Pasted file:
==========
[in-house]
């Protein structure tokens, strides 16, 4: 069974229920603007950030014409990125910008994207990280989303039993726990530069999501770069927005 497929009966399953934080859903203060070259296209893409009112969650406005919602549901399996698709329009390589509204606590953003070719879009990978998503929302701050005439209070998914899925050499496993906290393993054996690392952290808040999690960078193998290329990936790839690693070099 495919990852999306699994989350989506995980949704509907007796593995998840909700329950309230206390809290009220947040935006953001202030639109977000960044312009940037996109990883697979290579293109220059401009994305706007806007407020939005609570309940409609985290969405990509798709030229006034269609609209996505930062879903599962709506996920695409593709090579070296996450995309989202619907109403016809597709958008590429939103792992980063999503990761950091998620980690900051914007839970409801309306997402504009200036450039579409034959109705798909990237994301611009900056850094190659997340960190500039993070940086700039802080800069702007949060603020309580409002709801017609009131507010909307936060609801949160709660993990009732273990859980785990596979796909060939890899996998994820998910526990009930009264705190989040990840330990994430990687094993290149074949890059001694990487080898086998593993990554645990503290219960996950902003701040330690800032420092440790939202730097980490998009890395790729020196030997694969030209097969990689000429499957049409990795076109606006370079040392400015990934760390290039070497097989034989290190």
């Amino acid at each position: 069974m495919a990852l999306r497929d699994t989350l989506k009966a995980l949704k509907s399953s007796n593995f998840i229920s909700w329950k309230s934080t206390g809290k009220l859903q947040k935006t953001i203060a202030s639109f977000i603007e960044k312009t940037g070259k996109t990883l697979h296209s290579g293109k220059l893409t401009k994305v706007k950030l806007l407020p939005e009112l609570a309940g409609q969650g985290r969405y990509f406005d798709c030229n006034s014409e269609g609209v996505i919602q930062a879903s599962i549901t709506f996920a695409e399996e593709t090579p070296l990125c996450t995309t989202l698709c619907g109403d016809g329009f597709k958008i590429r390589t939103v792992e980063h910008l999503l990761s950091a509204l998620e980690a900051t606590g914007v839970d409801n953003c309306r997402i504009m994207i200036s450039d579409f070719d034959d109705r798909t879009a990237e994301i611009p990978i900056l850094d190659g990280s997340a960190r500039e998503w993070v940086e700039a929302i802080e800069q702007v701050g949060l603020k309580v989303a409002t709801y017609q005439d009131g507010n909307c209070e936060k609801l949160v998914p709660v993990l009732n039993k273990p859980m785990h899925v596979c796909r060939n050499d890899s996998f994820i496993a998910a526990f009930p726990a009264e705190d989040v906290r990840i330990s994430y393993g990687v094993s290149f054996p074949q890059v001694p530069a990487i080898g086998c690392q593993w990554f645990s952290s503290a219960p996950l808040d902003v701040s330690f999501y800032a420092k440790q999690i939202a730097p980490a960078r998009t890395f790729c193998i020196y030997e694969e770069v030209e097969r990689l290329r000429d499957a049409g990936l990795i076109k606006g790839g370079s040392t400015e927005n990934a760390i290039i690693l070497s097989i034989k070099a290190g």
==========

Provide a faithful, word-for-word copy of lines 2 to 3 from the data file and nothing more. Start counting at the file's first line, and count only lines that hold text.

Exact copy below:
């Protein structure tokens, strides 16, 4: 069974229920603007950030014409990125910008994207990280989303039993726990530069999501770069927005 497929009966399953934080859903203060070259296209893409009112969650406005919602549901399996698709329009390589509204606590953003070719879009990978998503929302701050005439209070998914899925050499496993906290393993054996690392952290808040999690960078193998290329990936790839690693070099 495919990852999306699994989350989506995980949704509907007796593995998840909700329950309230206390809290009220947040935006953001202030639109977000960044312009940037996109990883697979290579293109220059401009994305706007806007407020939005609570309940409609985290969405990509798709030229006034269609609209996505930062879903599962709506996920695409593709090579070296996450995309989202619907109403016809597709958008590429939103792992980063999503990761950091998620980690900051914007839970409801309306997402504009200036450039579409034959109705798909990237994301611009900056850094190659997340960190500039993070940086700039802080800069702007949060603020309580409002709801017609009131507010909307936060609801949160709660993990009732273990859980785990596979796909060939890899996998994820998910526990009930009264705190989040990840330990994430990687094993290149074949890059001694990487080898086998593993990554645990503290219960996950902003701040330690800032420092440790939202730097980490998009890395790729020196030997694969030209097969990689000429499957049409990795076109606006370079040392400015990934760390290039070497097989034989290190």
């Amino acid at each position: 069974m495919a990852l999306r497929d699994t989350l989506k009966a995980l949704k509907s399953s007796n593995f998840i229920s909700w329950k309230s934080t206390g809290k009220l859903q947040k935006t953001i203060a202030s639109f977000i603007e960044k312009t940037g070259k996109t990883l697979h296209s290579g293109k220059l893409t401009k994305v706007k950030l806007l407020p939005e009112l609570a309940g409609q969650g985290r969405y990509f406005d798709c030229n006034s014409e269609g609209v996505i919602q930062a879903s599962i549901t709506f996920a695409e399996e593709t090579p070296l990125c996450t995309t989202l698709c619907g109403d016809g329009f597709k958008i590429r390589t939103v792992e980063h910008l999503l990761s950091a509204l998620e980690a900051t606590g914007v839970d409801n953003c309306r997402i504009m994207i200036s450039d579409f070719d034959d109705r798909t879009a990237e994301i611009p990978i900056l850094d190659g990280s997340a960190r500039e998503w993070v940086e700039a929302i802080e800069q702007v701050g949060l603020k309580v989303a409002t709801y017609q005439d009131g507010n909307c209070e936060k609801l949160v998914p709660v993990l009732n039993k273990p859980m785990h899925v596979c796909r060939n050499d890899s996998f994820i496993a998910a526990f009930p726990a009264e705190d989040v906290r990840i330990s994430y393993g990687v094993s290149f054996p074949q890059v001694p530069a990487i080898g086998c690392q593993w990554f645990s952290s503290a219960p996950l808040d902003v701040s330690f999501y800032a420092k440790q999690i939202a730097p980490a960078r998009t890395f790729c193998i020196y030997e694969e770069v030209e097969r990689l290329r000429d499957a049409g990936l990795i076109k606006g790839g370079s040392t400015e927005n990934a760390i290039i690693l070497s097989i034989k070099a290190g």